A tiny place, Sullington has a long history and seems evocative of a quieter time.
For people who like the idea of getting to the top of the South Downs by car, the parish of Sullington contains one of the handful of places you can do this. There's a narrow road that takes you to the top of Chantry Hill. Once at the top, there's a small car park and terrific views of Harrow Hill, one of the most distinctive shaped hills in Sussex and thousands of years ago the site of furious flint mining activity.
Looking back towards Sullington from the Downs reveals the huge orange chunks bitten out of the parish by the giant sand pits in the village. Sullington lies on the band of Lower Greensand which runs all along the edge of the Downs, underneath the chalk, but above the clay of the Weald.
Despite the sand quarrying however, the greensand has brought some benefits to Sullington.
Sullington WarrenSullington Warren is one of the most important heathland habitats in West Sussex. The National Trust owns around 60 acres of sandy habitat at Sullington and the area is home to rare and interesting birdlife such as woodpeckers, yellowhammers and pipits.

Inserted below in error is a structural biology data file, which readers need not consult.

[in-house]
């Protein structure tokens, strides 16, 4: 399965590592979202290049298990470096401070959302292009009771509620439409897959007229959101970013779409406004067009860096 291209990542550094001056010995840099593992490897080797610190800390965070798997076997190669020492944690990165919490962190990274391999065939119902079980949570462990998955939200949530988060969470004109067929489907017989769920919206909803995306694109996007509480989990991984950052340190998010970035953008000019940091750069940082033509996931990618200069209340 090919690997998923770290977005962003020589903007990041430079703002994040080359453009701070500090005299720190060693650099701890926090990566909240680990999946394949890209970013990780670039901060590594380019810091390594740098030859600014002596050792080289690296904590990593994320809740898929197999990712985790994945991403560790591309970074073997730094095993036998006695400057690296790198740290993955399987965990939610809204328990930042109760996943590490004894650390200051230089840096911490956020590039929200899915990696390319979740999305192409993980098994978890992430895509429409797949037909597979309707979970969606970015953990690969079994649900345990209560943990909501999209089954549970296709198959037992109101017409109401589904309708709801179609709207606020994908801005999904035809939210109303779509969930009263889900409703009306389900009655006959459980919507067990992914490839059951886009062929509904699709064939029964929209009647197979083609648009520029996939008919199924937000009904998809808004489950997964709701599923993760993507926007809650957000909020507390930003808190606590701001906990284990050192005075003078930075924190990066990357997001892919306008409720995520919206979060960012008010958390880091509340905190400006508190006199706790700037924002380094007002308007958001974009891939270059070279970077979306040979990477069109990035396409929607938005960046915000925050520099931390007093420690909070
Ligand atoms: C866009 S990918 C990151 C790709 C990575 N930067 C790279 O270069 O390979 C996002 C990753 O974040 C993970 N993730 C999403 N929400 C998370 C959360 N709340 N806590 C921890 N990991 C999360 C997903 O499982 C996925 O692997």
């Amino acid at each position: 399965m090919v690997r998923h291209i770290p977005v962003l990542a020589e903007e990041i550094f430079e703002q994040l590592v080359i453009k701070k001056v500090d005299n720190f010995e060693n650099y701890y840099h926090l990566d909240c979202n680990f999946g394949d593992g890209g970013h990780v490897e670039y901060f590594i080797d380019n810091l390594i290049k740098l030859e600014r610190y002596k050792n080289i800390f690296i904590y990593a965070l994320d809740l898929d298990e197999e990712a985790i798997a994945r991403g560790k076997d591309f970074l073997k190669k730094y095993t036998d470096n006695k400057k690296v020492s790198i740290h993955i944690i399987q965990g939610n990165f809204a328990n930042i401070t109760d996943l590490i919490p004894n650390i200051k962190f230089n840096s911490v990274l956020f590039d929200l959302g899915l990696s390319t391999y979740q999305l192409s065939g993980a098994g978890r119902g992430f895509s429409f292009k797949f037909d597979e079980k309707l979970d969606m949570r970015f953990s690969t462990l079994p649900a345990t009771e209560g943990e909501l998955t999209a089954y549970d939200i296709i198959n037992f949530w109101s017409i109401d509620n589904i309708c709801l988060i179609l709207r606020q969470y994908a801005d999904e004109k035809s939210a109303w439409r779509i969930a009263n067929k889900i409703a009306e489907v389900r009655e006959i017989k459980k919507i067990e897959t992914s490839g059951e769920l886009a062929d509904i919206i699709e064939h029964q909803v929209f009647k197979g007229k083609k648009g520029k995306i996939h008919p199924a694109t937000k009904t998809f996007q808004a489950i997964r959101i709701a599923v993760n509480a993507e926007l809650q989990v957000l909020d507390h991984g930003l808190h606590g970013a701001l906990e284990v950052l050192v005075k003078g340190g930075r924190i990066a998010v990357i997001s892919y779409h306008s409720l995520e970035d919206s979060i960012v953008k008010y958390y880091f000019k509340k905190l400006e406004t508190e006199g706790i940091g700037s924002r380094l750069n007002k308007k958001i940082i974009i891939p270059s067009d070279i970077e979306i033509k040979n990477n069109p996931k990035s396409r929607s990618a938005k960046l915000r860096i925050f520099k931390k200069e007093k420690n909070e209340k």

It is also the only place in the country that you will find a sepcies of crane fly called, appropriately, Nephrotoma sullingtonensis.
Sullington Warren also contains several prehistoric barrows built by the Beaker People and the stump of Sullington Windmill - aka the White Windmill - which was destroyed by fire in 1911.
The area is looked after by the Sandgate Conservation Society who have fought off plans to develop housing in the area and who have greatly enhanced the state and understanding of this ecological treasure.
Sullington ChurchSt Mary's Church, Sullington contains traces of Saxon Work although most of the fine church you can see today dates from the early 13th century.
The church contains a well worn stone effigy of a crusader which is thought to have inspired the writer AJ Cronin to write his novel A Thing of Beauty (1956), a book which had the alternate tile Crusader's Tomb. Cronin lived at the Old Rectory in Sullington before the Second World War.
You can see more information about the history of the church by looking at the manuscript showing the key dates in the history of St Mary's, Sullington.
The church is in a splendid location, seemingly forming part of the Manor Farm farmyard, at the end of a longish climb up a lane which has seen better days.
Manor Farm, by the way, contains a large tithe barn which is at least three hundred years old - and probably much older than that.
Map of the Sullington and Storrington area
- Amberley Museum
- Amberley Wild Brooks
- Chanctonbury Ring
- Cissbury Ring
- Dial Post
- West Chiltington
- Bognor Regis
- Burgess Hill
- East Grinstead
- Haywards Heath